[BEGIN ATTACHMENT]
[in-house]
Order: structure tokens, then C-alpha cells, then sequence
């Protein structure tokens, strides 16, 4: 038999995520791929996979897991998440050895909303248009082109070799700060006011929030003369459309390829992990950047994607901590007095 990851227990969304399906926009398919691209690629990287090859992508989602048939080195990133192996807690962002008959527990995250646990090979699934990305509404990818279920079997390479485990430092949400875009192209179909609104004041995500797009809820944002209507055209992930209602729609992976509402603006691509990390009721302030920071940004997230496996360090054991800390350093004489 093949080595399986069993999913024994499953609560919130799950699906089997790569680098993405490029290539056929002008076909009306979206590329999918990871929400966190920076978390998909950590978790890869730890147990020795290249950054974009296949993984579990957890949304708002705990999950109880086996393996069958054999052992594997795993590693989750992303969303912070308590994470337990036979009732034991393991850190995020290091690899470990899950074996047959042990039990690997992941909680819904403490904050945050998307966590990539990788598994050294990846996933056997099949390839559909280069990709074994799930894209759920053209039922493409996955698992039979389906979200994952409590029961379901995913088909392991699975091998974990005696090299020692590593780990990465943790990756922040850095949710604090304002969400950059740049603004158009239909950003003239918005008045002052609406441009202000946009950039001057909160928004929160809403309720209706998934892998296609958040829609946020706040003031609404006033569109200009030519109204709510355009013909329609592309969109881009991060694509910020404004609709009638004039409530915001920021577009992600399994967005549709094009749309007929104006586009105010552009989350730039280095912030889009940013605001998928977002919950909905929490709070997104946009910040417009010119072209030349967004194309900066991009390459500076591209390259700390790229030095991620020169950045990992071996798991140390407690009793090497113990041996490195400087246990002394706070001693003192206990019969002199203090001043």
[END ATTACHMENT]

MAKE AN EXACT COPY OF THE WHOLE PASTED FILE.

[in-house]
Order: structure tokens, then C-alpha cells, then sequence
């Protein structure tokens, strides 16, 4: 038999995520791929996979897991998440050895909303248009082109070799700060006011929030003369459309390829992990950047994607901590007095 990851227990969304399906926009398919691209690629990287090859992508989602048939080195990133192996807690962002008959527990995250646990090979699934990305509404990818279920079997390479485990430092949400875009192209179909609104004041995500797009809820944002209507055209992930209602729609992976509402603006691509990390009721302030920071940004997230496996360090054991800390350093004489 093949080595399986069993999913024994499953609560919130799950699906089997790569680098993405490029290539056929002008076909009306979206590329999918990871929400966190920076978390998909950590978790890869730890147990020795290249950054974009296949993984579990957890949304708002705990999950109880086996393996069958054999052992594997795993590693989750992303969303912070308590994470337990036979009732034991393991850190995020290091690899470990899950074996047959042990039990690997992941909680819904403490904050945050998307966590990539990788598994050294990846996933056997099949390839559909280069990709074994799930894209759920053209039922493409996955698992039979389906979200994952409590029961379901995913088909392991699975091998974990005696090299020692590593780990990465943790990756922040850095949710604090304002969400950059740049603004158009239909950003003239918005008045002052609406441009202000946009950039001057909160928004929160809403309720209706998934892998296609958040829609946020706040003031609404006033569109200009030519109204709510355009013909329609592309969109881009991060694509910020404004609709009638004039409530915001920021577009992600399994967005549709094009749309007929104006586009105010552009989350730039280095912030889009940013605001998928977002919950909905929490709070997104946009910040417009010119072209030349967004194309900066991009390459500076591209390259700390790229030095991620020169950045990992071996798991140390407690009793090497113990041996490195400087246990002394706070001693003192206990019969002199203090001043």